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The courtyard terrace.

The garden, designed by eminent Portland landscape architect Wallace Huntington (and augmented in recent years by groundskeeper Jay W. Miner) featured a gracious stone-and-brick front courtyard and a matching back terrace. It also housed many of Helen’s beloved specimen trees, including a dawn redwood and a Japanese maple said to have grown from seeds that a Portland Garden Club compatriot gathered at a Japanese emperor’s palace.

Waldman is right: it all seems so Rose Tarlow. But the house is also very Ann Waldman. A former artist and tile designer for Ann Sacks, Waldman launched her twenty-two-year decorating career out of a floral delivery business she started ("I’d come and do the flowers, and they’d want me to push the furniture around"). She acquired her main design skills—manipulating color, texture, light, and form—not through any formal education, but through the practices of painting and ceramic sculpture, which she studied at Reed College.

Waldman’s brand of good taste is conservative at its core, a sensibility evident in her sensitive remodel of Hawkins’s design. She elected to keep the floor plan intact, except for removing a couple of fussy-seeming anterooms along with a hexagonal-roofed front porch. With architect Geno Salimeno she also reconfigured the L-shaped kitchen, putting the eating nook next to Huntington’s courtyard and installing French doors to connect the indoor and outdoor spaces. The home’s two bathrooms were likewise remodeled, and the master bath was clipped to add closet space. Beyond that, there was a lot of painting to do.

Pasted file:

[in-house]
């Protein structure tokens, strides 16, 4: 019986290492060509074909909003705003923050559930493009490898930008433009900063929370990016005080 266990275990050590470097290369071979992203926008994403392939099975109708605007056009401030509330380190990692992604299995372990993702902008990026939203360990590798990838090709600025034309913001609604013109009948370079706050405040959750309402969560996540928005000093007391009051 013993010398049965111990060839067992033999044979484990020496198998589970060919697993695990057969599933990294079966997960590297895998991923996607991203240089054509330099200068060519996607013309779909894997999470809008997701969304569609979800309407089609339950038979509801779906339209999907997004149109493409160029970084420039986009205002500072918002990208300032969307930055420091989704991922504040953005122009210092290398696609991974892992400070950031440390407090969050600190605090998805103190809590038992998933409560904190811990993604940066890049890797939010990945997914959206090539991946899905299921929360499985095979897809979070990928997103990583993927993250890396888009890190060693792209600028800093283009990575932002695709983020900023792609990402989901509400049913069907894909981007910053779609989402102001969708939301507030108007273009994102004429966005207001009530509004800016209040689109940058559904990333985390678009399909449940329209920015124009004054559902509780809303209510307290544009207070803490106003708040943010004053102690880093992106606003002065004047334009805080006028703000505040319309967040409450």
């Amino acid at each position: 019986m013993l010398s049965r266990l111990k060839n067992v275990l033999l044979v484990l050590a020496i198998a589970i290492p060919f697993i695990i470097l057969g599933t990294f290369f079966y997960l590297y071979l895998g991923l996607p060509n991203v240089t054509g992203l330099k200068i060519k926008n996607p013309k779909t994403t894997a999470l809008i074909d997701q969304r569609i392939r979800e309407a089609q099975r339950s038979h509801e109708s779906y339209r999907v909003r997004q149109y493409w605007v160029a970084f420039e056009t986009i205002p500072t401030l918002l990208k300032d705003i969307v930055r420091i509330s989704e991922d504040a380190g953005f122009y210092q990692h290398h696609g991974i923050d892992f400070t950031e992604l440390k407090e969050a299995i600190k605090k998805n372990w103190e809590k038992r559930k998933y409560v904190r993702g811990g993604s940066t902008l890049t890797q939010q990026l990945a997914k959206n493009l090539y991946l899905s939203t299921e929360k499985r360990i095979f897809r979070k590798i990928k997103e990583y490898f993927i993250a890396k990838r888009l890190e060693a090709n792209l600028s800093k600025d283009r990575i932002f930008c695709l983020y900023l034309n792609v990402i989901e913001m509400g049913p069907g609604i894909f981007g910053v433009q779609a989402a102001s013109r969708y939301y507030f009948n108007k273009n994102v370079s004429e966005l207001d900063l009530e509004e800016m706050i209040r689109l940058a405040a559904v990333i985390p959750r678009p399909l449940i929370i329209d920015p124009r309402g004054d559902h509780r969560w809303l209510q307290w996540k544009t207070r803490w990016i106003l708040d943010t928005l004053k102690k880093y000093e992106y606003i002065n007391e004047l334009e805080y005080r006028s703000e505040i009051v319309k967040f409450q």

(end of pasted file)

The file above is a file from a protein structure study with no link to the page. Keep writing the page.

To create a sense of flow from room to room, Waldman alternated warm and cool colors—creams, taupes, and pale greens and blues. As usual, she simplified the process of choosing colors by referring exclusively to the sample book of British paint company Farrow & Ball, whose pared-down palette consists of 132 historical hues. "Color is huge for me," she says. "It probably would be insignificant for an architect, but as an interior designer, I care about surfaces."

So did her predecessor, Helen Thompson. Hawkins recalls Thompson matching the living-room paint to a Pompeian-red napkin she’d brought home from a reception at a Dupont mansion. As if not to be outdone, Waldman repainted the living room a particular pale quince-green that she recalls from a trip to Venice. The color is warm and vibrant, but quiet, like spring leaves—and somehow it works alongside the room’s standout artwork, a red-and-kelly-green painting by Elizabeth Murray, one of Waldman’s favorite artists. The effect is, of course, perfect. One imagines Rose Tarlow would approve.